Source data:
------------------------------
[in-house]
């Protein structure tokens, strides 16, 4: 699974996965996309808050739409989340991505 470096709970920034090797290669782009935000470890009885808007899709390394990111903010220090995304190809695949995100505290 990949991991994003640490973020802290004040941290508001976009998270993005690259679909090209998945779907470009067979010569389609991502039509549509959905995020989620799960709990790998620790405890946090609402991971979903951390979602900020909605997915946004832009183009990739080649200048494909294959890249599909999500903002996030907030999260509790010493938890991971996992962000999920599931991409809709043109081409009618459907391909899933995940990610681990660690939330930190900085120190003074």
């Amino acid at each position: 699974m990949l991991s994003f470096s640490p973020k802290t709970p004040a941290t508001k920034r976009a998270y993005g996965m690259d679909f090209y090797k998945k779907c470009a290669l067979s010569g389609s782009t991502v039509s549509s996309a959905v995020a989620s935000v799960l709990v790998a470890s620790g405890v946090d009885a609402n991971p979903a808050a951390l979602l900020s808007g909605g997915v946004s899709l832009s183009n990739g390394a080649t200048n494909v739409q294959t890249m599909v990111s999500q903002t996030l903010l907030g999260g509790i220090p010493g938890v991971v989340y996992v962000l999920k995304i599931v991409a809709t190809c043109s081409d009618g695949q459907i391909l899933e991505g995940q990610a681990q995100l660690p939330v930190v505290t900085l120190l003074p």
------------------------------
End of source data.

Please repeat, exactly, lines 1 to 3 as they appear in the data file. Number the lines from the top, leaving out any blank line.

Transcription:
[in-house]
């Protein structure tokens, strides 16, 4: 699974996965996309808050739409989340991505 470096709970920034090797290669782009935000470890009885808007899709390394990111903010220090995304190809695949995100505290 990949991991994003640490973020802290004040941290508001976009998270993005690259679909090209998945779907470009067979010569389609991502039509549509959905995020989620799960709990790998620790405890946090609402991971979903951390979602900020909605997915946004832009183009990739080649200048494909294959890249599909999500903002996030907030999260509790010493938890991971996992962000999920599931991409809709043109081409009618459907391909899933995940990610681990660690939330930190900085120190003074």
């Amino acid at each position: 699974m990949l991991s994003f470096s640490p973020k802290t709970p004040a941290t508001k920034r976009a998270y993005g996965m690259d679909f090209y090797k998945k779907c470009a290669l067979s010569g389609s782009t991502v039509s549509s996309a959905v995020a989620s935000v799960l709990v790998a470890s620790g405890v946090d009885a609402n991971p979903a808050a951390l979602l900020s808007g909605g997915v946004s899709l832009s183009n990739g390394a080649t200048n494909v739409q294959t890249m599909v990111s999500q903002t996030l903010l907030g999260g509790i220090p010493g938890v991971v989340y996992v962000l999920k995304i599931v991409a809709t190809c043109s081409d009618g695949q459907i391909l899933e991505g995940q990610a681990q995100l660690p939330v930190v505290t900085l120190l003074p």